US lawmakers are seeking to include international banks in sanctions legislation on Iran, as part of a push to widen its scope and bring in more targets.
People close to negotiations on Capitol Hill say discussions are intensifying about introducing measures into the final text – such as sanctions against Iran’s Revolutionary Guard and those involved in the crackdown on the country’s opposition as well as measures in the financial sector.
Matthew Levitt, a former US Treasury official now at the Washington Institute for Near East Policy, said measures on banks that did business with designated Iranian financial groups would take sanctions in the sector to “another level”.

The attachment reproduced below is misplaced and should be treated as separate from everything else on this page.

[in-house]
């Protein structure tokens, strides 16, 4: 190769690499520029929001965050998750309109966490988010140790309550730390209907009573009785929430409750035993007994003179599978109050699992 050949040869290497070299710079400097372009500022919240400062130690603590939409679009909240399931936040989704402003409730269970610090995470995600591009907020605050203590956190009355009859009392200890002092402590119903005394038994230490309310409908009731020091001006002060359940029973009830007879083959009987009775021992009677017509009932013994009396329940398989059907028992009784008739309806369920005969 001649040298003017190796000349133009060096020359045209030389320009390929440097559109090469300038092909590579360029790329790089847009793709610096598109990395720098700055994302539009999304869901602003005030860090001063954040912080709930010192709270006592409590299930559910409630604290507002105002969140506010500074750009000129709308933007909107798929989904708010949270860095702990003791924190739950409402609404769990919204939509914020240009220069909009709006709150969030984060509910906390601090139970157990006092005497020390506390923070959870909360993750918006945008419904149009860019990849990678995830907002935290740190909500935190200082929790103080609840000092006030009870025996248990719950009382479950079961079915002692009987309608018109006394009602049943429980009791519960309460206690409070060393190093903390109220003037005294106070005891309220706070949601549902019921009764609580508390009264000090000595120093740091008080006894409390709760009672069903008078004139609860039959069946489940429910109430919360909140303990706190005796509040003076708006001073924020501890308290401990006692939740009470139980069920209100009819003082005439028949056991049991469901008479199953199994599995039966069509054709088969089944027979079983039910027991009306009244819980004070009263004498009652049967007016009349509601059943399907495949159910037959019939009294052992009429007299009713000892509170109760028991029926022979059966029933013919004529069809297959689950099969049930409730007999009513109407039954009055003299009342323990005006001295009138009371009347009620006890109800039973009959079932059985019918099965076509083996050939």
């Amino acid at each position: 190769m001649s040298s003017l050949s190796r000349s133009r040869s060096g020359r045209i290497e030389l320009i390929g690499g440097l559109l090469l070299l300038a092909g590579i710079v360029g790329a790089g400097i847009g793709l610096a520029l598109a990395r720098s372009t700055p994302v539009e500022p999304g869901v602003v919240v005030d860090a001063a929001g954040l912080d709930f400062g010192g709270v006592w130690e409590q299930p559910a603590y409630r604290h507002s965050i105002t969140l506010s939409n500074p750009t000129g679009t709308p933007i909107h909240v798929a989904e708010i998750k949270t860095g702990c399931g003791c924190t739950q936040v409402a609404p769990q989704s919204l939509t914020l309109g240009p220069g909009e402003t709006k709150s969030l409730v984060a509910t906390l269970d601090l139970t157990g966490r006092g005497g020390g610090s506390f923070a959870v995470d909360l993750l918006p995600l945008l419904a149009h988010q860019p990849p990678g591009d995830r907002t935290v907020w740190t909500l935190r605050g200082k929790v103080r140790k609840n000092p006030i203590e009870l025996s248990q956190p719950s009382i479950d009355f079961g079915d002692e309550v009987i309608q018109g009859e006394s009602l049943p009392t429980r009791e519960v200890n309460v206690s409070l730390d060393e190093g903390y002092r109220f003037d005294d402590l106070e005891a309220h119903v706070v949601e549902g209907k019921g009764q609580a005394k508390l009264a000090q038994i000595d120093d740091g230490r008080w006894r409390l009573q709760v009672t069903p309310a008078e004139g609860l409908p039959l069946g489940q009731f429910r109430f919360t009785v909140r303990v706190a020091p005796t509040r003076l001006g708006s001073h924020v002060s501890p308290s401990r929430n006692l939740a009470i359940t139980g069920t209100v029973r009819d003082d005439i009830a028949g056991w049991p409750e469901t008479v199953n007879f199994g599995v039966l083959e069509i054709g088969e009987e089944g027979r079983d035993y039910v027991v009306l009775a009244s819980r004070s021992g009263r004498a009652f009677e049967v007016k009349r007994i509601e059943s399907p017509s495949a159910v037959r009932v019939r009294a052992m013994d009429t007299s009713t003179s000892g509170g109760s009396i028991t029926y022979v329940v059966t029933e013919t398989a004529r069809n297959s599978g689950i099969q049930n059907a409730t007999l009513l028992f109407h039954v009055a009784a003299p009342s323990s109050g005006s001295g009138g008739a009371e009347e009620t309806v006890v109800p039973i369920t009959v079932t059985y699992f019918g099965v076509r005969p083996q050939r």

The move to toughen up the unilateral legislation follows a delay of almost six months, which Congress agreed to help the Obama administration to build an international consensus on United Nations sanctions on Iran.
With sanctions agreed at the UN, many politicians argue that delays – and what they see as the relative weakness of UN resolutions – mean there is more reason to proceed with tougher sanctions legislation than was envisaged.